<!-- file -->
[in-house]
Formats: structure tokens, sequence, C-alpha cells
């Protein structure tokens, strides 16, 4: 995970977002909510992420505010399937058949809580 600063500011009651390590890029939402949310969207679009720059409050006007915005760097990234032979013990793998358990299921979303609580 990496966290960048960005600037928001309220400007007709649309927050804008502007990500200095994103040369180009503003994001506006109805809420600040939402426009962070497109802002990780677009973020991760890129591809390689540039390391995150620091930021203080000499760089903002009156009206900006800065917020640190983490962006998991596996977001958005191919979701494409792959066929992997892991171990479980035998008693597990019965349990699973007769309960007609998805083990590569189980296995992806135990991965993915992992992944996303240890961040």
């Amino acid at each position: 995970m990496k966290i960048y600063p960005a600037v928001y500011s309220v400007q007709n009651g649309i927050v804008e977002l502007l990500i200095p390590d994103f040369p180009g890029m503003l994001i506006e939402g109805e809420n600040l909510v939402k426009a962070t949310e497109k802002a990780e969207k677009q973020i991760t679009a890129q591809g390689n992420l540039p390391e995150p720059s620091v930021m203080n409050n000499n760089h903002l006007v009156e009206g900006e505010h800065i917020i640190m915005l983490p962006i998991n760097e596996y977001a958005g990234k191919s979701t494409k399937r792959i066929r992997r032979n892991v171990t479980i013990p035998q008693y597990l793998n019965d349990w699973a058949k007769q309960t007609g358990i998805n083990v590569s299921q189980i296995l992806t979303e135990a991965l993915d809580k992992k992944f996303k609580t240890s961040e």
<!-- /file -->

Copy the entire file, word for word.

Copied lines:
[in-house]
Formats: structure tokens, sequence, C-alpha cells
């Protein structure tokens, strides 16, 4: 995970977002909510992420505010399937058949809580 600063500011009651390590890029939402949310969207679009720059409050006007915005760097990234032979013990793998358990299921979303609580 990496966290960048960005600037928001309220400007007709649309927050804008502007990500200095994103040369180009503003994001506006109805809420600040939402426009962070497109802002990780677009973020991760890129591809390689540039390391995150620091930021203080000499760089903002009156009206900006800065917020640190983490962006998991596996977001958005191919979701494409792959066929992997892991171990479980035998008693597990019965349990699973007769309960007609998805083990590569189980296995992806135990991965993915992992992944996303240890961040």
């Amino acid at each position: 995970m990496k966290i960048y600063p960005a600037v928001y500011s309220v400007q007709n009651g649309i927050v804008e977002l502007l990500i200095p390590d994103f040369p180009g890029m503003l994001i506006e939402g109805e809420n600040l909510v939402k426009a962070t949310e497109k802002a990780e969207k677009q973020i991760t679009a890129q591809g390689n992420l540039p390391e995150p720059s620091v930021m203080n409050n000499n760089h903002l006007v009156e009206g900006e505010h800065i917020i640190m915005l983490p962006i998991n760097e596996y977001a958005g990234k191919s979701t494409k399937r792959i066929r992997r032979n892991v171990t479980i013990p035998q008693y597990l793998n019965d349990w699973a058949k007769q309960t007609g358990i998805n083990v590569s299921q189980i296995l992806t979303e135990a991965l993915d809580k992992k992944f996303k609580t240890s961040e």